Quiet Lightning Gives SF Poet Sam Sax 30 Minutes to Prove Himself

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Benjamin Wachs
Supperclub San Francisco was the setting for Monday night's Quiet Lightning.

Did poet Sam Sax permanently change one of San Francisco's most unique reading series?

No -- but they asked him to. They begged him.

Quiet Lightning's particular claim to fame amongst Bay Area literary readings is that it insists that its authors shut up. That's because series impresario Evan Karp got his start recording and posting videos of literary readings, and he found himself editing heavily.

He'd edit out the part where the author introduced himself, and talked about his work, and explained the context, and stammeringly apologized for having a cold ... Karp cut all that out to get to the reading itself.

So when he co-founded Quiet Lightning with San Francisco writer Rajshree Chauhan, he later explained, "I thought: why bother including all the stuff I'd just edit out anyway?"

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Evan Karp
Sam Sax

As a result, Quiet Lightning has a distinct format: Authors come up in order, without introduction. They read their designated pieces, and they sit down. Then the next person comes up, without introduction ... rinse and repeat. Readers are kept to a strict eight minutes.

It's such a streamlined format that Quiet Lightning is perhaps the only reading series in the Bay Area that can start a half hour late and still end on time.

It can also squeeze in a lot more authors. The more authors don't talk about themselves, the more get to go on stage. As a result, Quiet Lightning is perhaps the perfect gateway reading series for someone who wants to experience all the flavors (from acidic to zinc) of the SF literary scene. Karp is an inviting curator. He takes no pleasure in exclusion: He wants to accept as much as he can, sometimes even if he can't. The result is a reading series that brings its own beer goggles to a very crowded bar.

But last night at Supperclub San Francisco, Karp let poet Sam Sax speak his mind, devoting the entire second half of the show to his work -- a first in Quiet Lightning's history.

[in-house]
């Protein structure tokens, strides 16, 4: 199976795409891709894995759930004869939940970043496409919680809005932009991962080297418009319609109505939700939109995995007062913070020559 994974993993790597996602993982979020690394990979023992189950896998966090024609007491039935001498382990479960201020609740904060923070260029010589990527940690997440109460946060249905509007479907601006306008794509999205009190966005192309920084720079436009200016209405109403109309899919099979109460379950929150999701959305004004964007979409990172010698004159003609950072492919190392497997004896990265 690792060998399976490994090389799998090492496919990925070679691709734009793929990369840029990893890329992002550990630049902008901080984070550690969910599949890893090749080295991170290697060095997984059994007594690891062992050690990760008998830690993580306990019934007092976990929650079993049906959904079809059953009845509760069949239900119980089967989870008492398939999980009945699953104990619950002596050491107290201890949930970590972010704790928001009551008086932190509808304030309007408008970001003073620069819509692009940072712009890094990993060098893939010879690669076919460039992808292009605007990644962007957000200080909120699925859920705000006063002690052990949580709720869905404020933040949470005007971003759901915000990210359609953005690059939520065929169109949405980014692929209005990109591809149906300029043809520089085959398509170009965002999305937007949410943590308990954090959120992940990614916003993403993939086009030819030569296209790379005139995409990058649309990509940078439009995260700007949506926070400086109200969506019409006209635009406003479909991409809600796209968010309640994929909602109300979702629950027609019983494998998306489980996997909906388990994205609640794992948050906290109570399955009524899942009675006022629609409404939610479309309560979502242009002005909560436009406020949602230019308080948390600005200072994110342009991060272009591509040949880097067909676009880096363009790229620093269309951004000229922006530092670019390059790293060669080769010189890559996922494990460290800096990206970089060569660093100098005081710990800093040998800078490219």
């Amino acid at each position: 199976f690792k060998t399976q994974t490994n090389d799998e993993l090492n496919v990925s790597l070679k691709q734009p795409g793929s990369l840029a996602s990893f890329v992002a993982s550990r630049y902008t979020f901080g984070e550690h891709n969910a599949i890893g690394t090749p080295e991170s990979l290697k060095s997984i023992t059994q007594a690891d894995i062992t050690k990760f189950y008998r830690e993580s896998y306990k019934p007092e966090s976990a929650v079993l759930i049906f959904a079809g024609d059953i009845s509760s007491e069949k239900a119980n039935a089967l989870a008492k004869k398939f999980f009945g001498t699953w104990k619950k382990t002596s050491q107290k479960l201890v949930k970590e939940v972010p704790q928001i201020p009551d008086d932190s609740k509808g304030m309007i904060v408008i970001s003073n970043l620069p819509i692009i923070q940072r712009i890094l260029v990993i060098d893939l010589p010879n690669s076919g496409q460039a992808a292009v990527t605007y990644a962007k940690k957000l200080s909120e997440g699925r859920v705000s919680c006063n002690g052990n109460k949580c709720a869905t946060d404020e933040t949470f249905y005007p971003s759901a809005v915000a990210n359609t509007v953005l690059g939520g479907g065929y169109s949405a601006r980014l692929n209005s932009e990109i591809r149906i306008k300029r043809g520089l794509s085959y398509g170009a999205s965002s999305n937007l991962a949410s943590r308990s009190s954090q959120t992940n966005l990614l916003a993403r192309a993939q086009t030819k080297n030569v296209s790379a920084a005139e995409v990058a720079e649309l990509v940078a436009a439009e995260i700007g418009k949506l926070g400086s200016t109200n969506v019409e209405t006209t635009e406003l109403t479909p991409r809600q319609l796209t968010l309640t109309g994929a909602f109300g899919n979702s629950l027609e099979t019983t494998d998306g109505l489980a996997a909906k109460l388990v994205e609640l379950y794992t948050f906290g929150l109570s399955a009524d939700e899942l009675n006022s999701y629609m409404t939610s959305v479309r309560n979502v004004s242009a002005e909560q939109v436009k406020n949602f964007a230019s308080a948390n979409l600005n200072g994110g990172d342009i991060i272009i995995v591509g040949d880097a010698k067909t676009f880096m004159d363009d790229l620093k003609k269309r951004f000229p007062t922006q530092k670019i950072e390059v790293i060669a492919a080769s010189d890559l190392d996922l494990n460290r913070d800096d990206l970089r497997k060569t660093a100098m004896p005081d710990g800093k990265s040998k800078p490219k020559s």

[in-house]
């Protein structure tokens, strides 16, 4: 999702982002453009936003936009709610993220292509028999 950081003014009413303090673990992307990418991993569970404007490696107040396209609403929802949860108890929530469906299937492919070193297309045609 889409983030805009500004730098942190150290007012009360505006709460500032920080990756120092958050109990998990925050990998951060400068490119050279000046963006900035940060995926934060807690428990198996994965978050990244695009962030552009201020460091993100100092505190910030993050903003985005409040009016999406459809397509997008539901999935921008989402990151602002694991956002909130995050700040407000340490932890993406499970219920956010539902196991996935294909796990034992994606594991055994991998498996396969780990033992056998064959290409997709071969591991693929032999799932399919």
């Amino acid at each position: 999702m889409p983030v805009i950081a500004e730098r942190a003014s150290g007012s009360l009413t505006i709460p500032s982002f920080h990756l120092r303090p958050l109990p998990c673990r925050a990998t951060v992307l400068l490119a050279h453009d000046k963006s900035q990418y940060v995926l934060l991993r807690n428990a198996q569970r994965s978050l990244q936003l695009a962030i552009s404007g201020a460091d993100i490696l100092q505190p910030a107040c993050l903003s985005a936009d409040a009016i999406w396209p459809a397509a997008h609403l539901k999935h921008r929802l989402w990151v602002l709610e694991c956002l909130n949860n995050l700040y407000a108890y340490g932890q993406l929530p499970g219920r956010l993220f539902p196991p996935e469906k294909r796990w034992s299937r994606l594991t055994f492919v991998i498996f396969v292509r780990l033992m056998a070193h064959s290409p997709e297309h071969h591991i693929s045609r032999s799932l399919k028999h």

"I'm just in love with Sam's poetry," Karp said. "I think people should know he's this amazing talent." So, just this once, he let a writer break the rules.

Did Sax live up to the praise? Meh.

He started weakly ... doing exactly the kind of thing Karp spends so much time editing out of his videos. Sax asked the Supperclub DJ "Can you turn on that space music?" as his introduced himself. Then he asked the audience to all scream together to "clear the air," and then to imagine that everyone in the audience had all been on a spaceship together for 30 years.

You know ... Berkeley shit.

As his long set progressed, however, it became clear what Karp sees in him: Sax is capable of some truly dazzling poetic lines:

"If you put enough money in a juke box it will stop playing music altogether."

"When I sold my hair to make rich girls' wigs, I never guessed that they would wear it well."

"We were smoking guns pointing towards each other."

 

Great stuff! The trouble was that they were encased by so much filler and Berkeley shit that the whole effect was often just white noise. As a talented young poet observed, if you put enough money in a juke box ...

Ironically, Quiet Lightning may have done Sax a disservice by featuring so him prominently. It would have been the perfect reading series for him, if only they'd made him play by the rules. Those rules value brevity and concision ... exactly what Sax's talent needs to live up to the hype.

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Supperclub San Francisco

657 Harrison, San Francisco, CA

Category: Music

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